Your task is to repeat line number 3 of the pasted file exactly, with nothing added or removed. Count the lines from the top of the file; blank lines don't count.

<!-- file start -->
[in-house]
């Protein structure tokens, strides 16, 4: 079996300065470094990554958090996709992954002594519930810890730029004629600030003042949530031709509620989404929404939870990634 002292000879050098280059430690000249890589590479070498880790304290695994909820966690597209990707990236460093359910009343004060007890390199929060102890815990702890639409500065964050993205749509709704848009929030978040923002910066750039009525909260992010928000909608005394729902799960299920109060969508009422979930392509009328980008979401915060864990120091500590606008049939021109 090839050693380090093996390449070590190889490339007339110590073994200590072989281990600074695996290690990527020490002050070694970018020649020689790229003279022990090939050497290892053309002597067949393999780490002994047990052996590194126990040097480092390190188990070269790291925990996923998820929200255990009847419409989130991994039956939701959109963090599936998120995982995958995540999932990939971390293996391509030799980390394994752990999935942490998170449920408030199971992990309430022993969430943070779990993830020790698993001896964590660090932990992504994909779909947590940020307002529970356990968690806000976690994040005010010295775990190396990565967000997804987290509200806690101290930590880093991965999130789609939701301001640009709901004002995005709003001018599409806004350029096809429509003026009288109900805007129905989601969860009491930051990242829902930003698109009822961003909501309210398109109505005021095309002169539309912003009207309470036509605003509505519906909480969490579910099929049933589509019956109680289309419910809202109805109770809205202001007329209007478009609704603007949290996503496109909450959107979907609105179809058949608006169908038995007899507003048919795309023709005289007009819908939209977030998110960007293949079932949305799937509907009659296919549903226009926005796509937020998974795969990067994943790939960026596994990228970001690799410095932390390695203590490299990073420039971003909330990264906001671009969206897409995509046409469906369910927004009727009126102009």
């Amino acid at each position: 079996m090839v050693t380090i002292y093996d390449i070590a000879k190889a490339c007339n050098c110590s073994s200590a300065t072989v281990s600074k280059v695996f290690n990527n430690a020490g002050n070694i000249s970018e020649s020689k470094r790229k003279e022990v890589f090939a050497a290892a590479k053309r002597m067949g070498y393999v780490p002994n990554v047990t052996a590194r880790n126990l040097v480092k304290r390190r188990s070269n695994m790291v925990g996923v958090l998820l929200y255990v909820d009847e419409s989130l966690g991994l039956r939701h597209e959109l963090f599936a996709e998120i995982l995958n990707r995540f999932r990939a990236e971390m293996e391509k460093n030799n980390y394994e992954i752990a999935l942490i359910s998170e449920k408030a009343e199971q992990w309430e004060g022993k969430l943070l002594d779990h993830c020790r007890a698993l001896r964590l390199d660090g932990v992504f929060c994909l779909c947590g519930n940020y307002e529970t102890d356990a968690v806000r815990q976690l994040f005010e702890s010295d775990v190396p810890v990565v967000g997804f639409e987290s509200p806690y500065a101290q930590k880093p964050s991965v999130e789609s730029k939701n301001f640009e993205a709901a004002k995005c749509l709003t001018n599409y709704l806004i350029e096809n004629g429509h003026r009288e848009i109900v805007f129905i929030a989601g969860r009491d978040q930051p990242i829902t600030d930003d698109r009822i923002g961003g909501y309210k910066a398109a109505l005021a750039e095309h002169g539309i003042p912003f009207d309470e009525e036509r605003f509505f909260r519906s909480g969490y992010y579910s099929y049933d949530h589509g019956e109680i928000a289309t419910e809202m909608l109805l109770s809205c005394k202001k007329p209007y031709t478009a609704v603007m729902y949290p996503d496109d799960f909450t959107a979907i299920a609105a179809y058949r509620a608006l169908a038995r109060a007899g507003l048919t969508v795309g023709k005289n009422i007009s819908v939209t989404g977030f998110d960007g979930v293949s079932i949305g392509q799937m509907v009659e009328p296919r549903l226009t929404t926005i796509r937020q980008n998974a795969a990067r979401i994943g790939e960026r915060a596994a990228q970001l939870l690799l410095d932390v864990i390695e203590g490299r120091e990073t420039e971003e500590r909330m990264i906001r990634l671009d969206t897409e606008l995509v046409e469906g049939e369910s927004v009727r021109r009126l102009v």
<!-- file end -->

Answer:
């Amino acid at each position: 079996m090839v050693t380090i002292y093996d390449i070590a000879k190889a490339c007339n050098c110590s073994s200590a300065t072989v281990s600074k280059v695996f290690n990527n430690a020490g002050n070694i000249s970018e020649s020689k470094r790229k003279e022990v890589f090939a050497a290892a590479k053309r002597m067949g070498y393999v780490p002994n990554v047990t052996a590194r880790n126990l040097v480092k304290r390190r188990s070269n695994m790291v925990g996923v958090l998820l929200y255990v909820d009847e419409s989130l966690g991994l039956r939701h597209e959109l963090f599936a996709e998120i995982l995958n990707r995540f999932r990939a990236e971390m293996e391509k460093n030799n980390y394994e992954i752990a999935l942490i359910s998170e449920k408030a009343e199971q992990w309430e004060g022993k969430l943070l002594d779990h993830c020790r007890a698993l001896r964590l390199d660090g932990v992504f929060c994909l779909c947590g519930n940020y307002e529970t102890d356990a968690v806000r815990q976690l994040f005010e702890s010295d775990v190396p810890v990565v967000g997804f639409e987290s509200p806690y500065a101290q930590k880093p964050s991965v999130e789609s730029k939701n301001f640009e993205a709901a004002k995005c749509l709003t001018n599409y709704l806004i350029e096809n004629g429509h003026r009288e848009i109900v805007f129905i929030a989601g969860r009491d978040q930051p990242i829902t600030d930003d698109r009822i923002g961003g909501y309210k910066a398109a109505l005021a750039e095309h002169g539309i003042p912003f009207d309470e009525e036509r605003f509505f909260r519906s909480g969490y992010y579910s099929y049933d949530h589509g019956e109680i928000a289309t419910e809202m909608l109805l109770s809205c005394k202001k007329p209007y031709t478009a609704v603007m729902y949290p996503d496109d799960f909450t959107a979907i299920a609105a179809y058949r509620a608006l169908a038995r109060a007899g507003l048919t969508v795309g023709k005289n009422i007009s819908v939209t989404g977030f998110d960007g979930v293949s079932i949305g392509q799937m509907v009659e009328p296919r549903l226009t929404t926005i796509r937020q980008n998974a795969a990067r979401i994943g790939e960026r915060a596994a990228q970001l939870l690799l410095d932390v864990i390695e203590g490299r120091e990073t420039e971003e500590r909330m990264i906001r990634l671009d969206t897409e606008l995509v046409e469906g049939e369910s927004v009727r021109r009126l102009v």